Emailing authors in class (cont.) – A JN4403 module task

In commissioning editing, the author–editor relationship is what it’s all about. Which is why sending out the right email, with the right tone, is important.

Last week, the class emailed two authors. Now we’re going to look at the authors’ responses, what are good ways to go about it, and examples of what not to do.

Remember some emails were deliberately offensive or overly placating, so that we could get a range of responses.

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Last week’s emails to A. Edwards and T. Hennessey and their replies:(Skip to end)

Tony to A. Edwards

Tony to A. Edwards (part 1) Tony to A. Edwards (part 2)

A. Edwards to Tony 

A. Edwards to Tony

  • Tony described his email as merely mild and dismissive, but good points were that it was sharp and to the point. Edwards’ reply is reflective of that mildness.

Abi to A. Edwards

Abi to A. Edwards

A. Edwards to Abi

A. Edwards to Abi

  • Tony pointed out Abi’s email as an example of a well-written email.

Jasleen, Hannah, and Rebecca to A. Edwards

Jasleen, Hannah and Rebecca to A. Edwards (part 1)  Jasleen, Hannah and Rebecca to A. Edwards (part 2)

A. Edwards to Jasleen, Hannah, and Rebecca

A. Edwards to Jasleen, Hannah and Rebecca

  • The overall tone (as A. Edwards pointed out) is patronizing, especially the ‘Yours Apologetically’ sign off.

Chantelle, Megan and Rachel to A. Edwards

Chantelle, Megan and Rachel to A. Edwards (part 1)  Chantelle, Megan and Rachel to A. Edwards (part 2)

A. Edwards to Chantelle, Megan and Rachel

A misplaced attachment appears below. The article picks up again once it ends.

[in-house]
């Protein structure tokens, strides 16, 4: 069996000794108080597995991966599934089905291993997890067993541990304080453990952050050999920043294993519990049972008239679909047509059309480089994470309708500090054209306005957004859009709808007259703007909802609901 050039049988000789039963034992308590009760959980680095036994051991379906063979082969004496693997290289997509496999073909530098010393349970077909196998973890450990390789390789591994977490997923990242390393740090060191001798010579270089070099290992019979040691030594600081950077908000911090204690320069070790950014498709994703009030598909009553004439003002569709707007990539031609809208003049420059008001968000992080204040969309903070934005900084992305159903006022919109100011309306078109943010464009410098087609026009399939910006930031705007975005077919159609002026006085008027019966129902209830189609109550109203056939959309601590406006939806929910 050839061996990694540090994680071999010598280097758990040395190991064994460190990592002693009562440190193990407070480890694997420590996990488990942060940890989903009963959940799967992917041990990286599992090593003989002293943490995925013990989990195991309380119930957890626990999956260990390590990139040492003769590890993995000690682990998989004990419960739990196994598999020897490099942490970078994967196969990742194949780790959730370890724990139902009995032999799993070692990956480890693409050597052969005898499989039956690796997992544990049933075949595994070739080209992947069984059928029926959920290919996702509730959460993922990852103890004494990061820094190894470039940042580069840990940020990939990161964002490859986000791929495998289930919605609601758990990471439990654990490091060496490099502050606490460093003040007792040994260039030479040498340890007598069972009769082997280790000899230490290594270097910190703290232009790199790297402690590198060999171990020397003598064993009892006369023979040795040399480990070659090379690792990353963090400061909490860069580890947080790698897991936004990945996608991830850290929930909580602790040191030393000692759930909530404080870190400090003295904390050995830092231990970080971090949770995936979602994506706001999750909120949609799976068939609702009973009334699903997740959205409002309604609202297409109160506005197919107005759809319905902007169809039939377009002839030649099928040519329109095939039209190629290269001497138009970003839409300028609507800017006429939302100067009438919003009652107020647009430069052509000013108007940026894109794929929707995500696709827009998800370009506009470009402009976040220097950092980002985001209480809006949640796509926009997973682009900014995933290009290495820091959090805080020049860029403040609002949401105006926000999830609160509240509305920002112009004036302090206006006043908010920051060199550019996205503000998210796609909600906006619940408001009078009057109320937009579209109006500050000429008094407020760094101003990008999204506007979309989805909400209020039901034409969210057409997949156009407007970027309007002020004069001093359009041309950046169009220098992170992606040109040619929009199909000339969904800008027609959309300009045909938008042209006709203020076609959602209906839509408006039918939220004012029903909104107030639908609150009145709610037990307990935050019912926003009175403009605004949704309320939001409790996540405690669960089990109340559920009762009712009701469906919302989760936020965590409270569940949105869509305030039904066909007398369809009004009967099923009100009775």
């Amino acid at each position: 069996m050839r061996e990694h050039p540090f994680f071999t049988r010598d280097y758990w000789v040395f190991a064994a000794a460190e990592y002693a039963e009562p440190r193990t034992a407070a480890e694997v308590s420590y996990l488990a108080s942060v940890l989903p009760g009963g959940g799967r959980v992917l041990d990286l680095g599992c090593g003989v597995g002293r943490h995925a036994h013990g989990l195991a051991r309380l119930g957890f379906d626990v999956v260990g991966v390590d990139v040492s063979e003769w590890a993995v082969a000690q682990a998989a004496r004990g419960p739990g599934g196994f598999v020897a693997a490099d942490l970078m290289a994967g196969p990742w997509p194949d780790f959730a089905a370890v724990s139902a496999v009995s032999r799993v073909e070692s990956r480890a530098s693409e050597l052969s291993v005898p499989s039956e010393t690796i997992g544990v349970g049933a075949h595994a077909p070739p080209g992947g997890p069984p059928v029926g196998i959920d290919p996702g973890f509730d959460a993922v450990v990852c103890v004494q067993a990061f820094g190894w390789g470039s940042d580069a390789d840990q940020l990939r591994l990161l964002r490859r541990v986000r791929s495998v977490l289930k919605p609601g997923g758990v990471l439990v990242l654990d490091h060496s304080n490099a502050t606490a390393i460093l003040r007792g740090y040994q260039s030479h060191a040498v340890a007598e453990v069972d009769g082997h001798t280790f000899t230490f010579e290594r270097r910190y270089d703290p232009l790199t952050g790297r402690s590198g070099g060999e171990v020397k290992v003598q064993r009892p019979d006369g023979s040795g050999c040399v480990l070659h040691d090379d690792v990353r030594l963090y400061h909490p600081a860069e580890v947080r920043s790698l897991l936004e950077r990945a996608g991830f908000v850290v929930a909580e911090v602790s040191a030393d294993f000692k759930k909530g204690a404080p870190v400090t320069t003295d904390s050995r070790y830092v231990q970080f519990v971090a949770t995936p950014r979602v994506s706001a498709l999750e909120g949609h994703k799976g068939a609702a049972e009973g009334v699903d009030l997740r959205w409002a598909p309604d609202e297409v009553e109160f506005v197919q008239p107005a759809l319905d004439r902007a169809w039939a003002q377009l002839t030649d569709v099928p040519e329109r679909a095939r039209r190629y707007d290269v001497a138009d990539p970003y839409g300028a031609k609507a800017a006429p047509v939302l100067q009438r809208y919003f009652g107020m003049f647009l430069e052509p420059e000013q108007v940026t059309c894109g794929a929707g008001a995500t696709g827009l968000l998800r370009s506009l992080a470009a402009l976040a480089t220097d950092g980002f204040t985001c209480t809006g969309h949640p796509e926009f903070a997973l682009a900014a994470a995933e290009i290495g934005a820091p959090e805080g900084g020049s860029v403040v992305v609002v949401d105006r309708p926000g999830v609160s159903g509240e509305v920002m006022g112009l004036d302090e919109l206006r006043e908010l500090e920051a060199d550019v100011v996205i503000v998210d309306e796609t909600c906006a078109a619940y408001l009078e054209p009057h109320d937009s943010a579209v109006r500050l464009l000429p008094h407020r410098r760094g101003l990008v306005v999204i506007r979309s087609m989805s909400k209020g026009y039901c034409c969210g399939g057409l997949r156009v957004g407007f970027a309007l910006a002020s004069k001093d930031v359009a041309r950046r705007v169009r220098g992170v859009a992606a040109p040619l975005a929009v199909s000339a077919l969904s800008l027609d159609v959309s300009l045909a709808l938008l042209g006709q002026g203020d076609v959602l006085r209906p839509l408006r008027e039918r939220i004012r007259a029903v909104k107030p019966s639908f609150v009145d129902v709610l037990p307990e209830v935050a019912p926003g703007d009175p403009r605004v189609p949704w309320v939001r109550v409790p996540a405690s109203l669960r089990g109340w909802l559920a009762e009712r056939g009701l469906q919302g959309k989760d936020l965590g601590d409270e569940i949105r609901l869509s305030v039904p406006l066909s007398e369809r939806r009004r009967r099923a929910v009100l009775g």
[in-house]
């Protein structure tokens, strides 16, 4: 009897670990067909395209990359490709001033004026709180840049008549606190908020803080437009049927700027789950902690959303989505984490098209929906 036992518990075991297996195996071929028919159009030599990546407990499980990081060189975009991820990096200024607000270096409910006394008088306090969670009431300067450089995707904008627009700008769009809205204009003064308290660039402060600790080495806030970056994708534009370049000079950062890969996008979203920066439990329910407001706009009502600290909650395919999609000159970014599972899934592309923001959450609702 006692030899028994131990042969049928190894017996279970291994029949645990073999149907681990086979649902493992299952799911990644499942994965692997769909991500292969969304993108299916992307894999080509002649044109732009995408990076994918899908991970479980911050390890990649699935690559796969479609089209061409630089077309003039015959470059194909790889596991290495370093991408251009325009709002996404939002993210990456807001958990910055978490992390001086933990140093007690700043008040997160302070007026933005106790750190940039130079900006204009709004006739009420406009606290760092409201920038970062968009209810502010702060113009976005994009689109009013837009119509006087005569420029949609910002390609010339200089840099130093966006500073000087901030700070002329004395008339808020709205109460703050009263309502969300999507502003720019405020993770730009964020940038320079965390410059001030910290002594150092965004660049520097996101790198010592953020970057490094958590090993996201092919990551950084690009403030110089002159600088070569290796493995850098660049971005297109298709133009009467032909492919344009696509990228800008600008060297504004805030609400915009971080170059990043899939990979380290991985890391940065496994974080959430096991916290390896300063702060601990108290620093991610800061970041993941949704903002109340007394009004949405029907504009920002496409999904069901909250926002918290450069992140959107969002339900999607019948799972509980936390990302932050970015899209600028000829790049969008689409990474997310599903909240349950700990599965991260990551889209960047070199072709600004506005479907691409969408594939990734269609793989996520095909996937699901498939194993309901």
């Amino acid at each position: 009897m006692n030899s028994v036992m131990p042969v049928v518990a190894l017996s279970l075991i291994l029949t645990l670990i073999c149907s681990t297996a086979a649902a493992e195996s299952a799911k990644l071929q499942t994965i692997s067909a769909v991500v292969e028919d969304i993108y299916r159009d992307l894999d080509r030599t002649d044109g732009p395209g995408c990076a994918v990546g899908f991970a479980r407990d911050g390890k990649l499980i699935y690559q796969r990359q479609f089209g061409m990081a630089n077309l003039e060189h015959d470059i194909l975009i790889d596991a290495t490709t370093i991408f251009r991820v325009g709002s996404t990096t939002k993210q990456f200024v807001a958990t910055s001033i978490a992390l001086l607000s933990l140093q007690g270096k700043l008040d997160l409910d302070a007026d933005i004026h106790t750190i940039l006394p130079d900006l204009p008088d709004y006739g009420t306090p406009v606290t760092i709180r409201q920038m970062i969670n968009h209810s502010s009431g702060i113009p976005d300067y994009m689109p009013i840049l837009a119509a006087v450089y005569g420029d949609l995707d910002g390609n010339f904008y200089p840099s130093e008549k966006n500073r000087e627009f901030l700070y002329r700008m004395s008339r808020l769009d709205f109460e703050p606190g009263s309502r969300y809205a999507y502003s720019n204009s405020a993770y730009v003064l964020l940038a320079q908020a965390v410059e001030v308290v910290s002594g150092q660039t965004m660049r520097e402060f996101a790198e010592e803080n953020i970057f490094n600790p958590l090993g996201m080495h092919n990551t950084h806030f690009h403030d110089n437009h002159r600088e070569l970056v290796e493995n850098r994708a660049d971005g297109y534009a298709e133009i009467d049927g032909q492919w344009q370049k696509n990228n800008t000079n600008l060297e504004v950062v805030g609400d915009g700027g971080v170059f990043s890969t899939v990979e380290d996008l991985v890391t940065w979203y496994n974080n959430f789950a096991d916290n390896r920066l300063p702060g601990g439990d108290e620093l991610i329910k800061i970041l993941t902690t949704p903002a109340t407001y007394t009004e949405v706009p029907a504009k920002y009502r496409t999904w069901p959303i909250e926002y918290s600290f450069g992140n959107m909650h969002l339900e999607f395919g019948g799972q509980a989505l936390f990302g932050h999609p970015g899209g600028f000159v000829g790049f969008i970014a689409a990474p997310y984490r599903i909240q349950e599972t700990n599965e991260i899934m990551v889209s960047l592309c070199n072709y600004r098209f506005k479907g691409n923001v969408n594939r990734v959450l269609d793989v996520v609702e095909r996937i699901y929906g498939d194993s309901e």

A. Edwards to Chantelle, Megan and Rachel

  • The email was not long enough. Emails of this type give off the impression that you don’t care enough.

Jessica to A. Edwards

Jessica to A. Edwards (part 1)  Jessica to A. Edwards (part 2)

A. Edwards to Jessica

A. Edwards to Jessica

  • Mentioning “the standard protocol” is a good way to show that you are not singling his book out.
  • “I hope this has alleviated your concerns and that we can continue working together on this project” is a good sentence to end the email with.

Hannah to T. Hennessey

Hannah to T. Hennessey

T. Hennessey to Hannah

T. Hennessey to Hannah

  • Hanna’s email was an extreme example of what not to do.

Claire to T. Hennessey

email Claire to T. Hennessey

T. Hennessey to Claire (version 1)

1st reply from T. Hennessey to Claire

  • The inclination with this type of email would be to go on the attack, but it’s to take a step back and reply calmly.

T. Hennessey to Claire (version 2)

2nd reply from T. Hennessey to Claire

  • His replies to Claire might seem unfair, but keep in mind that, as a commissioning editor, you would deal with a range of different people and need to adapt to their individual ways of communicating. Whilst Hennessey was role-playing here, always keep in mind your relationship with the recipient and how to best word your emails.

Tori to T. Hennessey

email from Tori to T. Hennessey

T. Hennessey to Tori

reply from T. Hennessey to Tori

  • You can tell from his reply that he really likes Tori’s email. She was informative, proactive and took responsibility.

So, what can we learn from these emails?

  • Remember your audience. You will interact differently with different people.
  • Notice how Hennessey replies with different tones. Depending on the email, he signs with Tom, Thomas Hennessey, or Professor Hennessey. Always use appropriate titles when communicating.
  • Remember to put a clear subject line.
  • Demonstrate you have taken action.
  • Be informative.
  • Be clear and concise.

–> It’s a fine balancing act! The best way to learn is to practice and learn from your mistakes.

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